This brings up an entirely new issue with the next window. Â The Draw-Locate Points window is quite complicated.Â Â Â There’s a LOT of information here to choose from.Â Â This is both good and bad – bad because it overwhelms the user, good because you’ve got a LOT of control (if you can figure it out.)Â Â There are a few very important things here, though.Â Â First, I have to pick the symbol for my points.Â Â This would be the point marker in Civil 3D.Â Picking on the Select button allows me to pick from any number of symbols.Â Â I like a small “plus sign” for my points, which is named SPT9 in Carlson, if anyone’s interested.Â Â Â I can now select the symbol rotation azimuth, and pick whether or not to create a new layer for each description.Â Â It should be noted that as of this writing, I’ve found no way to insert different symbols for different descriptions, as we would in Land Desktop/Civil 3D with descriptor keys.Â Â So far, that’s a negative in my book, but it’s very likely that the functionality is there, I just haven’t found it yet.Â Â In the next area of that dialog box, I can choose what to include in the point – descriptions, elevations, nodes, point numbers, etc.Â Â Â Also, any notes can be shown here.Â Â Â I can choose the precision settings for my points, and whether I want to locate them on their real elevations or flatten to 0.Â Â I typically like to flatten my points to a 0 elevation, since this allows me to do linework with minimal fuss.Â Â However, I’m not sure how this will affect my surface creation (to be detailed at a later date), so I’m going to leave them on their real elevations for now.
One feature of this box definitely begs discussion. Â Â There’s a checkbox that says “Fix Overlapping Point Attributes.” Â I inadvertently had this checked the first time I did this, and saw what it did, and I must say that I did NOT like it.Â Â This function looks at all the point labels, determines if any of them are overlapping, and moves any overlapping ones so that they are no longer overlapping.Â Â It does draw an arrow back to the point symbol, though.Â Â Â I don’t like this because a) it takes a while to do this (my point file had 800+ points in it), and b) I’d rather have that control myself – I may not like where the program decides the point label should go.Â Â I suggest turning this OFF.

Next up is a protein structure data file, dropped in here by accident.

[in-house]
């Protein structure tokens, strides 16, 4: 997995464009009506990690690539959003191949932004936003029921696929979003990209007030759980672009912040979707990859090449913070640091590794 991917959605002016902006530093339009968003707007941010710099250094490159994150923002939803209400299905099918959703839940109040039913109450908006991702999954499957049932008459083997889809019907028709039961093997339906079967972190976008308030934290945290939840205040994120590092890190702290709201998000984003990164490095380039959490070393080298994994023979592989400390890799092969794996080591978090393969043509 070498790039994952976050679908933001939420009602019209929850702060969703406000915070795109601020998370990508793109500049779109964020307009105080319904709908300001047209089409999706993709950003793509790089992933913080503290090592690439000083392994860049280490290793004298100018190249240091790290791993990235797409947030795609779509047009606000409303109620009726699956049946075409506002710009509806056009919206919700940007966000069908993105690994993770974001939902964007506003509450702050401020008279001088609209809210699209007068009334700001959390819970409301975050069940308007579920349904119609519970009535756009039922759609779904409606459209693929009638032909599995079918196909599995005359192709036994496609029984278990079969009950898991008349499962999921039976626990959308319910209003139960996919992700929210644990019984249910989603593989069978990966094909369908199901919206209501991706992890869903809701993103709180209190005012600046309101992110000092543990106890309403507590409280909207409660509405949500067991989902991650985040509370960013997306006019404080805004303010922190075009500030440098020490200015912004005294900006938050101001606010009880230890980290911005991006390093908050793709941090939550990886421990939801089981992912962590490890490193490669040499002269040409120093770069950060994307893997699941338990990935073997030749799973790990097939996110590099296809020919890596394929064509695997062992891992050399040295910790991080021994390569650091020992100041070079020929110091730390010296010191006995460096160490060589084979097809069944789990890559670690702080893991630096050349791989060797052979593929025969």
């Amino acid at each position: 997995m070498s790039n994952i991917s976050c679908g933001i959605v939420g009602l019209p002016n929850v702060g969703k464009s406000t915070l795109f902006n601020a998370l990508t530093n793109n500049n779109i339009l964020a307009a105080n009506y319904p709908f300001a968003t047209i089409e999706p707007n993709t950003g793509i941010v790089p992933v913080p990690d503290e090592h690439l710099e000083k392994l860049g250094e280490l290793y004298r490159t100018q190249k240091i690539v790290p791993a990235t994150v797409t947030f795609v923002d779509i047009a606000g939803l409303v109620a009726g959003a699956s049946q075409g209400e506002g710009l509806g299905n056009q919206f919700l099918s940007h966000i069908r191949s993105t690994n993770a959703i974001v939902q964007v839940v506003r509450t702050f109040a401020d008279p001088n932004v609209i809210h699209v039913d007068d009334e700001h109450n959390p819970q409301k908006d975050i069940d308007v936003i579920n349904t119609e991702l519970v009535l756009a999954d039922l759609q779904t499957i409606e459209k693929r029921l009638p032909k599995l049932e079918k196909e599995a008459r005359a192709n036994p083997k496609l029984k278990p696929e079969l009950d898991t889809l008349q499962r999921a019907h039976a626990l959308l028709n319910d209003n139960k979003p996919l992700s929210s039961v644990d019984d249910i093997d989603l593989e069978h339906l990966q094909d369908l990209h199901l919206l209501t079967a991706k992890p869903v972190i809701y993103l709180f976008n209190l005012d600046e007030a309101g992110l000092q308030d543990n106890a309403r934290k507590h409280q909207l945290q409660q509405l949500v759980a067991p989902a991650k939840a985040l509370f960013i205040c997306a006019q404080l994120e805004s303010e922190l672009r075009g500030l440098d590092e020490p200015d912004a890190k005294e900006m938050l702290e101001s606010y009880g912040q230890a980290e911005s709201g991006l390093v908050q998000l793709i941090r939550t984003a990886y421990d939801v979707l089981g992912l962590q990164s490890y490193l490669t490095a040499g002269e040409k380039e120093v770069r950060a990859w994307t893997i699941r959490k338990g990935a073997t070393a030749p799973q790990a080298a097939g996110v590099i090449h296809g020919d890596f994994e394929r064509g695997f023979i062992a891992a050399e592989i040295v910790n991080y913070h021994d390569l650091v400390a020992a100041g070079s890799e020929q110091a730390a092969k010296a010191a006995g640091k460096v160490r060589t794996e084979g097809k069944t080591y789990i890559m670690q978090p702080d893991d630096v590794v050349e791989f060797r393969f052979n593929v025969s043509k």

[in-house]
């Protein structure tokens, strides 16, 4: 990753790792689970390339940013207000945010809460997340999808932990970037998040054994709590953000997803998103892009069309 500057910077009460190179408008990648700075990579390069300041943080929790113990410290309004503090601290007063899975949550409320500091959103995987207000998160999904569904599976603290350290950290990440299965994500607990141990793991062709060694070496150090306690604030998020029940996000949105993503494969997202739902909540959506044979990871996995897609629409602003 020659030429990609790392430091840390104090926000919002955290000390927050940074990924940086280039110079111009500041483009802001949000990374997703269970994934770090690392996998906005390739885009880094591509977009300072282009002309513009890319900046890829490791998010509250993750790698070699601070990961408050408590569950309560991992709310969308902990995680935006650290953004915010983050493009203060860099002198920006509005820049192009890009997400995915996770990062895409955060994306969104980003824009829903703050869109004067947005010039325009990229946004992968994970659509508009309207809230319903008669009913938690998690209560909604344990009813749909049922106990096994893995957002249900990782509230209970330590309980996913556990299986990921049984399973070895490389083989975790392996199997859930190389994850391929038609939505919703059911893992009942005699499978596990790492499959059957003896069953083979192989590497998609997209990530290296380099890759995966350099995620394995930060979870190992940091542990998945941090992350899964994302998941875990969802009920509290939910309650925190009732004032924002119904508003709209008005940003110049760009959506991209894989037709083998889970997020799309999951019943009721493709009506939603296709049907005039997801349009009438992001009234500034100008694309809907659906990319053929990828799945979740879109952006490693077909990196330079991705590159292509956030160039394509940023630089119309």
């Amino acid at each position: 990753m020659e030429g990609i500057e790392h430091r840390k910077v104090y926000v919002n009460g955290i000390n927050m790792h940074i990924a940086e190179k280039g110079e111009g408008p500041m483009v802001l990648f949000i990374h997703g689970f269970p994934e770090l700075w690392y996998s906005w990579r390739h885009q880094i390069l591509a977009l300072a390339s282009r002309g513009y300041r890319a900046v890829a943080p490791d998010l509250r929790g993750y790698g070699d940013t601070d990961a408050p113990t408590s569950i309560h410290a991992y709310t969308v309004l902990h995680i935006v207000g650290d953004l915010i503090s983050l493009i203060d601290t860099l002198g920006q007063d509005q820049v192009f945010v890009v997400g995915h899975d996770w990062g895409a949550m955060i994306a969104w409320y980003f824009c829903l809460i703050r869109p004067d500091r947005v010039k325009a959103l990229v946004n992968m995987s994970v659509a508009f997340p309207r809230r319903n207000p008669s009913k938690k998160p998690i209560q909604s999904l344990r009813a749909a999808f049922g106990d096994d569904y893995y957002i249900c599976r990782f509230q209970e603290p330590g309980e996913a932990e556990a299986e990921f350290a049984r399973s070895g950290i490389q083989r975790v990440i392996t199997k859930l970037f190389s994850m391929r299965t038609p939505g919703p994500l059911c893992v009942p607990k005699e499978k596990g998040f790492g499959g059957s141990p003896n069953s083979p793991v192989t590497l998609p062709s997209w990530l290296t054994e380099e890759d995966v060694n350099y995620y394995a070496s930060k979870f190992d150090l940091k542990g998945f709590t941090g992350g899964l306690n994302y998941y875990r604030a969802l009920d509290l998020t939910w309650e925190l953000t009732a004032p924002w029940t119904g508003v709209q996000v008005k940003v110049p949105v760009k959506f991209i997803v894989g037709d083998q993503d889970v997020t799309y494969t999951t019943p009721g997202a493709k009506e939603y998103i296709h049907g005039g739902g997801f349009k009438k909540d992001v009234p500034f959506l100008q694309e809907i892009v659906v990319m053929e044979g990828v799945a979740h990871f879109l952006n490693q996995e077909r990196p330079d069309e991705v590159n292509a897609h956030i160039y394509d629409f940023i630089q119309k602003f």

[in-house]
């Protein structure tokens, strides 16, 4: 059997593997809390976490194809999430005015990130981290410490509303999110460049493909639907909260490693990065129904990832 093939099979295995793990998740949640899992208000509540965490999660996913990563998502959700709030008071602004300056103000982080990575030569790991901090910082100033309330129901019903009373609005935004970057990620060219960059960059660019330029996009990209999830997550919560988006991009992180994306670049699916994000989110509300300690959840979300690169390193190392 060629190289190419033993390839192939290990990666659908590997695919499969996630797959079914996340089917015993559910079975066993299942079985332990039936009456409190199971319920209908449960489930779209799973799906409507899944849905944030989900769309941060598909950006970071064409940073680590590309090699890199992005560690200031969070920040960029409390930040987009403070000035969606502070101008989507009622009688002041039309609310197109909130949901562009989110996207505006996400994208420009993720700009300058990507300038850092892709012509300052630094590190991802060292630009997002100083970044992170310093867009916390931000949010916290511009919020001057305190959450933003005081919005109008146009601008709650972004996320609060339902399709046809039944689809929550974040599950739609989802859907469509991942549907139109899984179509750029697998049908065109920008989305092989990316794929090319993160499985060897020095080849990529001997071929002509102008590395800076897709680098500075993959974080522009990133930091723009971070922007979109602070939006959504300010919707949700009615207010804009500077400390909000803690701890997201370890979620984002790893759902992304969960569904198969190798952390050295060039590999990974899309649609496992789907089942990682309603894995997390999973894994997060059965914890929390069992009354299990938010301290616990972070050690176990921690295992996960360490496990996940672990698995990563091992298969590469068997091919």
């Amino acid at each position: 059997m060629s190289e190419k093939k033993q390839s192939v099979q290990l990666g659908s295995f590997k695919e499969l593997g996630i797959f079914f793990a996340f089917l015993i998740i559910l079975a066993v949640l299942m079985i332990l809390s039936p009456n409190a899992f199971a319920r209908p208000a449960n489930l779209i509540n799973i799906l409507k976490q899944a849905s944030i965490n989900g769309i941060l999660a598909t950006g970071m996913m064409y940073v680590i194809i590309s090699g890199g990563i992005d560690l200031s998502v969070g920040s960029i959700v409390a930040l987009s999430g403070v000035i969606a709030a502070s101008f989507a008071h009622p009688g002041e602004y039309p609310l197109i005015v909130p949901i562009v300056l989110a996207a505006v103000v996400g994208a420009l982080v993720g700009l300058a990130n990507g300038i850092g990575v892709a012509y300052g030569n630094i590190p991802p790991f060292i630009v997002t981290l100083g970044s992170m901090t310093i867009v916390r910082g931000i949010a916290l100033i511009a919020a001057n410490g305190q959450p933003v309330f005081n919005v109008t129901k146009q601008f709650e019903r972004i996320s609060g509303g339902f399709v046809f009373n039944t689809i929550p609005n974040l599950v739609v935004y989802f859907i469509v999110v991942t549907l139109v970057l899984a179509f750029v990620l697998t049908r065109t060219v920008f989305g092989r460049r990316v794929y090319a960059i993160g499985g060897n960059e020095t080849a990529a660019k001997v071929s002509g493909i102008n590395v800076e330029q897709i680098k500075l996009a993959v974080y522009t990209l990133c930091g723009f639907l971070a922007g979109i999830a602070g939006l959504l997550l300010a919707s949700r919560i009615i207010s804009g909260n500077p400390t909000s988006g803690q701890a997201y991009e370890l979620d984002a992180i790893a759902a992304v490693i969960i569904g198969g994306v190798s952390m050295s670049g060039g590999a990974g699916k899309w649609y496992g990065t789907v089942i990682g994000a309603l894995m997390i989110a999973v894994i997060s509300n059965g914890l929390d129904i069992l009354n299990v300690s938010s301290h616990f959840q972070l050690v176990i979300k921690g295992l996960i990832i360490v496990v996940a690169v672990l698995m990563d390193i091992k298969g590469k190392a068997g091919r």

The last step here is to select which points that we want to draw. Â I want to draw all points, and there happens to be a button for that, so I’m going to select it.
Now all my points are in the drawing, and I absolutely hate the format that it puts the points in. Â Â You may like it – this is purely personal preference. Â I think that I fixed this at one point, but I’m going to have to find the setting that I used to get my points looking the way I’m used to.Â Note:Â I found it – under the Points pulldown menu, Point Defaults.Â Â Â I’ll have to play with this to see what else I can do.Â Â Maybe something to do in the hotel tonight…
A few things to know about these points:
1) They aren’t point objects per se, but they are blocks with attributes. Â The marker is on a layer (layer determined by the point description), but the point number, elevation, and description can be turned on or off with the layer controls. Â Â This is something that a lot of people really enjoy, so I can see this as a plus over Civil 3D.
2) These points are blocks with attributes. Â Â There is a special routine inside Carlson Connect for Civil 3D that will convert these point blocks into Civil 3D points.
Next, we’ll try to work with points a bit and then create a surface in Carlson.